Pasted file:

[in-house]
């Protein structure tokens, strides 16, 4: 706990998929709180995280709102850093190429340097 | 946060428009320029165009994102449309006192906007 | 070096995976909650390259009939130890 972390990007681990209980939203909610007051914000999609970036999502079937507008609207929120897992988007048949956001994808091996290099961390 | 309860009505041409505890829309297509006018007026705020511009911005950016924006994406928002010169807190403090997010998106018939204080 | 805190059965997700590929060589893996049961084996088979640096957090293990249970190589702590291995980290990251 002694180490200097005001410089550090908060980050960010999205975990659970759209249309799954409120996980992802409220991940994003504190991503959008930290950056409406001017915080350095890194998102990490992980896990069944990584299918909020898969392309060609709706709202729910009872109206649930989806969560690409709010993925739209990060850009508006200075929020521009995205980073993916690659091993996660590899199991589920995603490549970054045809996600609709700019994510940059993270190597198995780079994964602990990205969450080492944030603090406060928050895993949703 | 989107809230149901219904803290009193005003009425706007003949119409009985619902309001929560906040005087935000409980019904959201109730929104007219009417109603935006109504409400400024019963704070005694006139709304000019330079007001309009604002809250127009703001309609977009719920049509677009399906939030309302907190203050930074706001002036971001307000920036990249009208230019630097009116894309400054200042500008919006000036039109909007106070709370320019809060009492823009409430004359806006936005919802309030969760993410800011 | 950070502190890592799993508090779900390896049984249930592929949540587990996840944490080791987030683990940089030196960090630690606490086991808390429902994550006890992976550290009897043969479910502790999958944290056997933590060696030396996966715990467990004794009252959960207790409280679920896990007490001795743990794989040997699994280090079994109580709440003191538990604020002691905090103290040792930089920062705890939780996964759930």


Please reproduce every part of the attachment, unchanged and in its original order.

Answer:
[in-house]
């Protein structure tokens, strides 16, 4: 706990998929709180995280709102850093190429340097 | 946060428009320029165009994102449309006192906007 | 070096995976909650390259009939130890 972390990007681990209980939203909610007051914000999609970036999502079937507008609207929120897992988007048949956001994808091996290099961390 | 309860009505041409505890829309297509006018007026705020511009911005950016924006994406928002010169807190403090997010998106018939204080 | 805190059965997700590929060589893996049961084996088979640096957090293990249970190589702590291995980290990251 002694180490200097005001410089550090908060980050960010999205975990659970759209249309799954409120996980992802409220991940994003504190991503959008930290950056409406001017915080350095890194998102990490992980896990069944990584299918909020898969392309060609709706709202729910009872109206649930989806969560690409709010993925739209990060850009508006200075929020521009995205980073993916690659091993996660590899199991589920995603490549970054045809996600609709700019994510940059993270190597198995780079994964602990990205969450080492944030603090406060928050895993949703 | 989107809230149901219904803290009193005003009425706007003949119409009985619902309001929560906040005087935000409980019904959201109730929104007219009417109603935006109504409400400024019963704070005694006139709304000019330079007001309009604002809250127009703001309609977009719920049509677009399906939030309302907190203050930074706001002036971001307000920036990249009208230019630097009116894309400054200042500008919006000036039109909007106070709370320019809060009492823009409430004359806006936005919802309030969760993410800011 | 950070502190890592799993508090779900390896049984249930592929949540587990996840944490080791987030683990940089030196960090630690606490086991808390429902994550006890992976550290009897043969479910502790999958944290056997933590060696030396996966715990467990004794009252959960207790409280679920896990007490001795743990794989040997699994280090079994109580709440003191538990604020002691905090103290040792930089920062705890939780996964759930």